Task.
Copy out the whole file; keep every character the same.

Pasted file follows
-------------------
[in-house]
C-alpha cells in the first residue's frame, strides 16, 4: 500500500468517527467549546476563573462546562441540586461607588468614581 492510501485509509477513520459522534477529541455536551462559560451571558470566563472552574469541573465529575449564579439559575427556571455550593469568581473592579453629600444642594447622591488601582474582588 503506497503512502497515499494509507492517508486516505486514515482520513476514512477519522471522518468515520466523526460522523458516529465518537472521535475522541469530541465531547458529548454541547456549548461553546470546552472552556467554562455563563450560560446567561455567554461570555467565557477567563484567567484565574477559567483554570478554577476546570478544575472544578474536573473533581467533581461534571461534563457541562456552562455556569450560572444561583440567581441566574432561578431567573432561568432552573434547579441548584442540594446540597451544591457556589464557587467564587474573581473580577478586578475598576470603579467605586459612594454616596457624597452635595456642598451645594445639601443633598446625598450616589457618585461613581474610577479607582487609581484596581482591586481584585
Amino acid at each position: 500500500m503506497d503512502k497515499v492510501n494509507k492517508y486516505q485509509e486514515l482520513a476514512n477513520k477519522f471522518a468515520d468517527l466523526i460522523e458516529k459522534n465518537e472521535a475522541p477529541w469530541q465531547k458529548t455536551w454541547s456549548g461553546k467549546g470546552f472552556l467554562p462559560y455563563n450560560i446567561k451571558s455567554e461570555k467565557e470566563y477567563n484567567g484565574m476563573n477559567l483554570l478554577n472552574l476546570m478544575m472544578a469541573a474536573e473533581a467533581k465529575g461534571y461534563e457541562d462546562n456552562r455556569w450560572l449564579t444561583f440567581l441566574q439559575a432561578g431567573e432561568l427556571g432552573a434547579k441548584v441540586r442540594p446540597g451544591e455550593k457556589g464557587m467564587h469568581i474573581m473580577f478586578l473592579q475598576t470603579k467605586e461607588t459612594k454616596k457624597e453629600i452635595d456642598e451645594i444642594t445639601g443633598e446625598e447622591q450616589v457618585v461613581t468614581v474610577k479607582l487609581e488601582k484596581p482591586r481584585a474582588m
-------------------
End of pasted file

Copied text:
[in-house]
C-alpha cells in the first residue's frame, strides 16, 4: 500500500468517527467549546476563573462546562441540586461607588468614581 492510501485509509477513520459522534477529541455536551462559560451571558470566563472552574469541573465529575449564579439559575427556571455550593469568581473592579453629600444642594447622591488601582474582588 503506497503512502497515499494509507492517508486516505486514515482520513476514512477519522471522518468515520466523526460522523458516529465518537472521535475522541469530541465531547458529548454541547456549548461553546470546552472552556467554562455563563450560560446567561455567554461570555467565557477567563484567567484565574477559567483554570478554577476546570478544575472544578474536573473533581467533581461534571461534563457541562456552562455556569450560572444561583440567581441566574432561578431567573432561568432552573434547579441548584442540594446540597451544591457556589464557587467564587474573581473580577478586578475598576470603579467605586459612594454616596457624597452635595456642598451645594445639601443633598446625598450616589457618585461613581474610577479607582487609581484596581482591586481584585
Amino acid at each position: 500500500m503506497d503512502k497515499v492510501n494509507k492517508y486516505q485509509e486514515l482520513a476514512n477513520k477519522f471522518a468515520d468517527l466523526i460522523e458516529k459522534n465518537e472521535a475522541p477529541w469530541q465531547k458529548t455536551w454541547s456549548g461553546k467549546g470546552f472552556l467554562p462559560y455563563n450560560i446567561k451571558s455567554e461570555k467565557e470566563y477567563n484567567g484565574m476563573n477559567l483554570l478554577n472552574l476546570m478544575m472544578a469541573a474536573e473533581a467533581k465529575g461534571y461534563e457541562d462546562n456552562r455556569w450560572l449564579t444561583f440567581l441566574q439559575a432561578g431567573e432561568l427556571g432552573a434547579k441548584v441540586r442540594p446540597g451544591e455550593k457556589g464557587m467564587h469568581i474573581m473580577f478586578l473592579q475598576t470603579k467605586e461607588t459612594k454616596k457624597e453629600i452635595d456642598e451645594i444642594t445639601g443633598e446625598e447622591q450616589v457618585v461613581t468614581v474610577k479607582l487609581e488601582k484596581p482591586r481584585a474582588m